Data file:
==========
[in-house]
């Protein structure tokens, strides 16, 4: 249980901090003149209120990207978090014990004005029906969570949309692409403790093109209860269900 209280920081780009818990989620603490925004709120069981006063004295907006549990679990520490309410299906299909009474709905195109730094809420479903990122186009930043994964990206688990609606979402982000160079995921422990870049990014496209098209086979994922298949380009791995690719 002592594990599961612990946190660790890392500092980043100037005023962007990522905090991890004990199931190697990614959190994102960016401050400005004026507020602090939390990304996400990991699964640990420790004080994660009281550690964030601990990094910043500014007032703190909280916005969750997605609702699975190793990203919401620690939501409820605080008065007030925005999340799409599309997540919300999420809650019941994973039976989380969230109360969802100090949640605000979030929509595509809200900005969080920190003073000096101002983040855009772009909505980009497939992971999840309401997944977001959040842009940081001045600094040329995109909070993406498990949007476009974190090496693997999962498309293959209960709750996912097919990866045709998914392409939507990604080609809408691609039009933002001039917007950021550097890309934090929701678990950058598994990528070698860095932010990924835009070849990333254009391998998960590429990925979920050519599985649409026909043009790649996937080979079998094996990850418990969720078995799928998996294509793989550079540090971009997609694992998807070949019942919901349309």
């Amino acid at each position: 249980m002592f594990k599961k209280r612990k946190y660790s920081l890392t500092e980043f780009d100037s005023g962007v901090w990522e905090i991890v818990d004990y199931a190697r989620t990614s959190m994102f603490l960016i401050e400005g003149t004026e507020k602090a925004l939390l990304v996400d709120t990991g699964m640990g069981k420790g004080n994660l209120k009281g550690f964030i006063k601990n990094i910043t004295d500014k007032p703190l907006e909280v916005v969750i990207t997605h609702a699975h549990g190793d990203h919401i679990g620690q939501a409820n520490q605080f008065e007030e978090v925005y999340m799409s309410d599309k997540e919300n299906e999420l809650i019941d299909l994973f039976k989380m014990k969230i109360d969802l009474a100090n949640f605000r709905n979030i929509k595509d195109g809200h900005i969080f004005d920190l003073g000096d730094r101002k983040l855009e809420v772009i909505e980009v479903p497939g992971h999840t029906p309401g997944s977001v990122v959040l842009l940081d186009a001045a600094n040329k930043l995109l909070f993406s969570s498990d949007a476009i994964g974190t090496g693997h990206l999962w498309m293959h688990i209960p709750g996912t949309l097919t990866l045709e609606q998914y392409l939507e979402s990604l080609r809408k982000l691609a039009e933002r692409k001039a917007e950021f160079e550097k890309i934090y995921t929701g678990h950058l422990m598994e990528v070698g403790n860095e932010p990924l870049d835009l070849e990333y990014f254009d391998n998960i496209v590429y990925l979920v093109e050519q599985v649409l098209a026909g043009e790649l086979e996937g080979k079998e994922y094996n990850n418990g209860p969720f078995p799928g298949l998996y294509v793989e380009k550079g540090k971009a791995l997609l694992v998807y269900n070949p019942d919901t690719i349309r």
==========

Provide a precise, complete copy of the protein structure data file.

[in-house]
């Protein structure tokens, strides 16, 4: 249980901090003149209120990207978090014990004005029906969570949309692409403790093109209860269900 209280920081780009818990989620603490925004709120069981006063004295907006549990679990520490309410299906299909009474709905195109730094809420479903990122186009930043994964990206688990609606979402982000160079995921422990870049990014496209098209086979994922298949380009791995690719 002592594990599961612990946190660790890392500092980043100037005023962007990522905090991890004990199931190697990614959190994102960016401050400005004026507020602090939390990304996400990991699964640990420790004080994660009281550690964030601990990094910043500014007032703190909280916005969750997605609702699975190793990203919401620690939501409820605080008065007030925005999340799409599309997540919300999420809650019941994973039976989380969230109360969802100090949640605000979030929509595509809200900005969080920190003073000096101002983040855009772009909505980009497939992971999840309401997944977001959040842009940081001045600094040329995109909070993406498990949007476009974190090496693997999962498309293959209960709750996912097919990866045709998914392409939507990604080609809408691609039009933002001039917007950021550097890309934090929701678990950058598994990528070698860095932010990924835009070849990333254009391998998960590429990925979920050519599985649409026909043009790649996937080979079998094996990850418990969720078995799928998996294509793989550079540090971009997609694992998807070949019942919901349309």
């Amino acid at each position: 249980m002592f594990k599961k209280r612990k946190y660790s920081l890392t500092e980043f780009d100037s005023g962007v901090w990522e905090i991890v818990d004990y199931a190697r989620t990614s959190m994102f603490l960016i401050e400005g003149t004026e507020k602090a925004l939390l990304v996400d709120t990991g699964m640990g069981k420790g004080n994660l209120k009281g550690f964030i006063k601990n990094i910043t004295d500014k007032p703190l907006e909280v916005v969750i990207t997605h609702a699975h549990g190793d990203h919401i679990g620690q939501a409820n520490q605080f008065e007030e978090v925005y999340m799409s309410d599309k997540e919300n299906e999420l809650i019941d299909l994973f039976k989380m014990k969230i109360d969802l009474a100090n949640f605000r709905n979030i929509k595509d195109g809200h900005i969080f004005d920190l003073g000096d730094r101002k983040l855009e809420v772009i909505e980009v479903p497939g992971h999840t029906p309401g997944s977001v990122v959040l842009l940081d186009a001045a600094n040329k930043l995109l909070f993406s969570s498990d949007a476009i994964g974190t090496g693997h990206l999962w498309m293959h688990i209960p709750g996912t949309l097919t990866l045709e609606q998914y392409l939507e979402s990604l080609r809408k982000l691609a039009e933002r692409k001039a917007e950021f160079e550097k890309i934090y995921t929701g678990h950058l422990m598994e990528v070698g403790n860095e932010p990924l870049d835009l070849e990333y990014f254009d391998n998960i496209v590429y990925l979920v093109e050519q599985v649409l098209a026909g043009e790649l086979e996937g080979k079998e994922y094996n990850n418990g209860p969720f078995p799928g298949l998996y294509v793989e380009k550079g540090k971009a791995l997609l694992v998807y269900n070949p019942d919901t690719i349309r």